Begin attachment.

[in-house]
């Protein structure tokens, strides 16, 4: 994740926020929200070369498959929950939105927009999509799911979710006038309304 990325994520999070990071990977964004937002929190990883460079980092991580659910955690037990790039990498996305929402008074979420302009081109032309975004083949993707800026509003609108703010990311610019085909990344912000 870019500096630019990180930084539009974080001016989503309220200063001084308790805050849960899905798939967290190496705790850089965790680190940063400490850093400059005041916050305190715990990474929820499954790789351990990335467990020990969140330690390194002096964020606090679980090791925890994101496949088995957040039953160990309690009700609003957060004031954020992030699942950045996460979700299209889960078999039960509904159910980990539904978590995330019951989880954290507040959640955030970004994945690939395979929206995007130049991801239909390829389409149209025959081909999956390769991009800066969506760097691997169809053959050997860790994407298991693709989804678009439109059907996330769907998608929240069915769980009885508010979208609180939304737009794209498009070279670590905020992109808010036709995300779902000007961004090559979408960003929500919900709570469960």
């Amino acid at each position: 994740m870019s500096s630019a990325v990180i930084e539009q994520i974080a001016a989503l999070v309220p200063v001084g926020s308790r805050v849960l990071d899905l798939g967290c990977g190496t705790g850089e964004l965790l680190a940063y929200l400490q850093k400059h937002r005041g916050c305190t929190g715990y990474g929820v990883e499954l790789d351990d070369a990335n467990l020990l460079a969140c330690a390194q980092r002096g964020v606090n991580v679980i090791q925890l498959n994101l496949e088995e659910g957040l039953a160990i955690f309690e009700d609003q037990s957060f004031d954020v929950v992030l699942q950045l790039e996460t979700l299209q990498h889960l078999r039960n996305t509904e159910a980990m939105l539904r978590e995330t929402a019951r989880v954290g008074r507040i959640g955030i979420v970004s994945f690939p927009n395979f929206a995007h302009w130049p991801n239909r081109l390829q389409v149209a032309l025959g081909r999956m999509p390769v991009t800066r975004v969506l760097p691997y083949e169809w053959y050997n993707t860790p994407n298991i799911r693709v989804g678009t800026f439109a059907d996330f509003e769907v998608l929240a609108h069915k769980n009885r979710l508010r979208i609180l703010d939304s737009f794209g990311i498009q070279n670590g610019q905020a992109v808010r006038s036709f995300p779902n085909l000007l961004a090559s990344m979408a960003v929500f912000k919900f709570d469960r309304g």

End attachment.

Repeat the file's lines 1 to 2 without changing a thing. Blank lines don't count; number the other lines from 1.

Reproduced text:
[in-house]
């Protein structure tokens, strides 16, 4: 994740926020929200070369498959929950939105927009999509799911979710006038309304 990325994520999070990071990977964004937002929190990883460079980092991580659910955690037990790039990498996305929402008074979420302009081109032309975004083949993707800026509003609108703010990311610019085909990344912000 870019500096630019990180930084539009974080001016989503309220200063001084308790805050849960899905798939967290190496705790850089965790680190940063400490850093400059005041916050305190715990990474929820499954790789351990990335467990020990969140330690390194002096964020606090679980090791925890994101496949088995957040039953160990309690009700609003957060004031954020992030699942950045996460979700299209889960078999039960509904159910980990539904978590995330019951989880954290507040959640955030970004994945690939395979929206995007130049991801239909390829389409149209025959081909999956390769991009800066969506760097691997169809053959050997860790994407298991693709989804678009439109059907996330769907998608929240069915769980009885508010979208609180939304737009794209498009070279670590905020992109808010036709995300779902000007961004090559979408960003929500919900709570469960």